Christopher Burke, chief executive officer of Unity House of Troy said, “Unity House is deeply honored to receive the Ursula Forem Domestic Violence Program Employment Fellowship Grant. It will allow us to impact staff working in the domestic violence field, and by that, to have an impact in prevention and services. This innovative program will allow us to learn more and help more and develop future leaders —and we hope, deeply honor Ursula Forem.”

Previous recipients of the grant include the YWCA of Genesee County and North Brooklyn Coalition Against Family Violence in 2015; and Lifespan of Greater Rochester in Monroe County and the New York City-based Sanctuary for Families in 2016. Last year’s recipients were the Family Justice Center of Erie County and YWCA of the Niagara Frontier in Lockport.
The fellowship already has assisted community-based domestic violence programs in meeting their mission. The Family Justice Center of Erie County used its grant to help expand services into Grand Island, a traditionally underserved community. The YWCA of the Niagara Frontier, Inc integrated a survivor-centered approach in their victim services that effectively responds to the unique strengths and needs of the individual.

New York continues to expand its commitment to protecting victims and survivors of domestic violence. The state has also provided police and prosecutors with more effective tools to hold offenders accountable. Under Governor Andrew M. Cuomo’s leadership, New York State has increased penalties for domestic violence offenders and now requires courts to consider certain risk factors when determining bail for an offender charged with an offense against a family or household members.

The Governor is also spearheading an effort to help prevent those who are accused of certain domestic violence offenses from having access to firearms. Legislation proposed as part of the state budget process also would mandate the surrender of all long guns and handguns, and suspension of pistol permits, any time an Order of Protection is entered.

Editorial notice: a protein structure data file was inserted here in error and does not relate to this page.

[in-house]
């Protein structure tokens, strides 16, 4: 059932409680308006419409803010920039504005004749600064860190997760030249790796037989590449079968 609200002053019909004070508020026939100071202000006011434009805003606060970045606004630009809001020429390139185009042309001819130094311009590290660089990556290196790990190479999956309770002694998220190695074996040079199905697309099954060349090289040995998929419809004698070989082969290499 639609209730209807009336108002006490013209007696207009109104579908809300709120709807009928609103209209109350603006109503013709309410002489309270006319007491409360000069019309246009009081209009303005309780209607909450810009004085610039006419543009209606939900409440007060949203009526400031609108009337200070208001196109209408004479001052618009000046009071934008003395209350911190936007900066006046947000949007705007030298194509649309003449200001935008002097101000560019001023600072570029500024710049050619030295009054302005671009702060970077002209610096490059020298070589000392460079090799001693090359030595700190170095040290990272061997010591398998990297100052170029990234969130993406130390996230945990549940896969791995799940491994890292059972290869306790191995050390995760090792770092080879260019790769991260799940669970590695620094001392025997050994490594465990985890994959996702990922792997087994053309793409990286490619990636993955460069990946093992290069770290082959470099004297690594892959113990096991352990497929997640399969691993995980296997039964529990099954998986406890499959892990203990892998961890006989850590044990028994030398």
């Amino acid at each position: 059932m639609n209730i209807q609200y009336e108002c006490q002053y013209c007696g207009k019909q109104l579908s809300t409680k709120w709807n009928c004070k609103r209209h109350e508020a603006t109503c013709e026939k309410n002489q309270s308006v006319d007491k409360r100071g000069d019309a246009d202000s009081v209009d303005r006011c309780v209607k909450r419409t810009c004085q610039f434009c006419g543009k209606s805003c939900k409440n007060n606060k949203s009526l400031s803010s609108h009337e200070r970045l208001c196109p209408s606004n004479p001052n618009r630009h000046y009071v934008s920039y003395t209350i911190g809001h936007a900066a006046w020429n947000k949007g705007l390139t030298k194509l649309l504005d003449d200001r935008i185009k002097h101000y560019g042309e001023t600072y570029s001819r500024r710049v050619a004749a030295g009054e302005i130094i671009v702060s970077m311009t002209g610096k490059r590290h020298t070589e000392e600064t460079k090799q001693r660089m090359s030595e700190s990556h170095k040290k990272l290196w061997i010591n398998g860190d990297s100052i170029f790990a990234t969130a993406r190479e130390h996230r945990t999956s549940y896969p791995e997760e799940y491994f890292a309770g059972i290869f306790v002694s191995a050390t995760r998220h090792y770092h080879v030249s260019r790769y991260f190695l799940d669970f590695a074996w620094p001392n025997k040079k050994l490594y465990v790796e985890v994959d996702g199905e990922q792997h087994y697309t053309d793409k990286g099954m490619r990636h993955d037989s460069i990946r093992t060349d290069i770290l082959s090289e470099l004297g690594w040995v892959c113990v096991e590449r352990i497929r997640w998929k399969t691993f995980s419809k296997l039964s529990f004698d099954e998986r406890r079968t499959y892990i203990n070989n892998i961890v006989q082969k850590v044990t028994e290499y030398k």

The state also continues to address the non-criminal needs of domestic violence victims, among other measures. For instance, OPDV continues to administer a two-year $400,000 grant awarded to Unity House and Safe Homes of Orange County in 2016 to reduce intimate partner homicides in their communities. Those service providers have partnered with law enforcement to use an evidence-based assessment tool to identify intimate partner abuse cases deemed to be at high risk for lethal violence at the earliest point possible.

The Office for the Prevention of Domestic Violence (www.opdv.ny.gov) has three primary areas of focus: to advise the Governor and Legislature on policies and practices for the state; to train professionals from all disciplines across the state about the intersection of domestic violence in their daily practice; and to serve as a resource regarding the issue of domestic violence by disseminating regular public awareness campaigns, publishing materials for use by non-profits and victims and highlighting best practices. Find the agency on Facebook: www.facebook.com/nysdomesticviolence and Twitter and Instagram: @nysopdv.

The New York State Domestic & Sexual Violence Hotline (1-800-942-6906) offers help and information 24 hours a day, in English, Spanish and other languages. Individuals who are deaf or hard of hearing can call 711. The state also supports and funds community-based programs to assist victims of domestic and sexual violence and other crimes, including these Domestic Violence Resources, the Crime Victim Assistance Program and Sexual Assault and Violence Response Resources for SUNY Students.